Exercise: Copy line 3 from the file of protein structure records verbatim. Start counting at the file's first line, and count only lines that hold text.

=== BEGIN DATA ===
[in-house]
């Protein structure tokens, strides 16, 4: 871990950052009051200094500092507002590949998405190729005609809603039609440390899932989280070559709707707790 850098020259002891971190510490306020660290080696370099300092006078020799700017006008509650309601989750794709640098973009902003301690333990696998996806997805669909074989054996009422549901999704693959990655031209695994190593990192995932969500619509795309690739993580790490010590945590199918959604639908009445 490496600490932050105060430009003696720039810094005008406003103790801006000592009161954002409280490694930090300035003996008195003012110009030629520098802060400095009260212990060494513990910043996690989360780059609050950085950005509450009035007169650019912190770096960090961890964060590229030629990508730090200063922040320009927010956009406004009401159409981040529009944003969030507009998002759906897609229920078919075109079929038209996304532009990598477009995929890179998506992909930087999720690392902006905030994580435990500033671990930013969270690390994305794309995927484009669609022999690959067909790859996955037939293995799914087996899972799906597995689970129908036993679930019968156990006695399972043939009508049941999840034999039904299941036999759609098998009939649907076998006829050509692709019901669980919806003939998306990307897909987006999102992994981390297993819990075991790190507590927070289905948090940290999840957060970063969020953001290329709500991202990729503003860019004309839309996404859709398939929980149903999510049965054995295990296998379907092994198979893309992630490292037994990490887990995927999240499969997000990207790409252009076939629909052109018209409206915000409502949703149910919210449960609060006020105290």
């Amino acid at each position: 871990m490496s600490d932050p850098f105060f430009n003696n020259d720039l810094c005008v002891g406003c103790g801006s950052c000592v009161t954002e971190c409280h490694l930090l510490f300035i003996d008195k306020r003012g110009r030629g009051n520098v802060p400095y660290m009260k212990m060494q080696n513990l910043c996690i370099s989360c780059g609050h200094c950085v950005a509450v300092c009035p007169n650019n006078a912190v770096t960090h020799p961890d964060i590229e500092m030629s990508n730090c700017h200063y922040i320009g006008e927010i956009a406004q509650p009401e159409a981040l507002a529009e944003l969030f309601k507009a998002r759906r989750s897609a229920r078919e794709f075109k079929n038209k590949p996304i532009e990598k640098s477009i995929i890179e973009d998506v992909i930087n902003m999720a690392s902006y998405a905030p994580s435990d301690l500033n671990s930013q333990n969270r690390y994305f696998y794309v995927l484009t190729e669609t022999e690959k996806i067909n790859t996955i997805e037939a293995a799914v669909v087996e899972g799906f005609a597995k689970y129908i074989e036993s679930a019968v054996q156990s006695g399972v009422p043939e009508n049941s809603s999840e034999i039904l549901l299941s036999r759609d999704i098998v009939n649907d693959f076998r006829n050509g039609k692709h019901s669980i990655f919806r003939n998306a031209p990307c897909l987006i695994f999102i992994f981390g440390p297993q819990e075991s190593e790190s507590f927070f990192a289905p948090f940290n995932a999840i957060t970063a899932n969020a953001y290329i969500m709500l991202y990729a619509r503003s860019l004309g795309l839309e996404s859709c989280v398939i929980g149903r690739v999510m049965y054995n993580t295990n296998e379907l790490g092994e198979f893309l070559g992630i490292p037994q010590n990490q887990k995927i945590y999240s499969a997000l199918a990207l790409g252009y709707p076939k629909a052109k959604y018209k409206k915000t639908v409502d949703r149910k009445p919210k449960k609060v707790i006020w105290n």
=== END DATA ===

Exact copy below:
């Amino acid at each position: 871990m490496s600490d932050p850098f105060f430009n003696n020259d720039l810094c005008v002891g406003c103790g801006s950052c000592v009161t954002e971190c409280h490694l930090l510490f300035i003996d008195k306020r003012g110009r030629g009051n520098v802060p400095y660290m009260k212990m060494q080696n513990l910043c996690i370099s989360c780059g609050h200094c950085v950005a509450v300092c009035p007169n650019n006078a912190v770096t960090h020799p961890d964060i590229e500092m030629s990508n730090c700017h200063y922040i320009g006008e927010i956009a406004q509650p009401e159409a981040l507002a529009e944003l969030f309601k507009a998002r759906r989750s897609a229920r078919e794709f075109k079929n038209k590949p996304i532009e990598k640098s477009i995929i890179e973009d998506v992909i930087n902003m999720a690392s902006y998405a905030p994580s435990d301690l500033n671990s930013q333990n969270r690390y994305f696998y794309v995927l484009t190729e669609t022999e690959k996806i067909n790859t996955i997805e037939a293995a799914v669909v087996e899972g799906f005609a597995k689970y129908i074989e036993s679930a019968v054996q156990s006695g399972v009422p043939e009508n049941s809603s999840e034999i039904l549901l299941s036999r759609d999704i098998v009939n649907d693959f076998r006829n050509g039609k692709h019901s669980i990655f919806r003939n998306a031209p990307c897909l987006i695994f999102i992994f981390g440390p297993q819990e075991s190593e790190s507590f927070f990192a289905p948090f940290n995932a999840i957060t970063a899932n969020a953001y290329i969500m709500l991202y990729a619509r503003s860019l004309g795309l839309e996404s859709c989280v398939i929980g149903r690739v999510m049965y054995n993580t295990n296998e379907l790490g092994e198979f893309l070559g992630i490292p037994q010590n990490q887990k995927i945590y999240s499969a997000l199918a990207l790409g252009y709707p076939k629909a052109k959604y018209k409206k915000t639908v409502d949703r149910k009445p919210k449960k609060v707790i006020w105290n």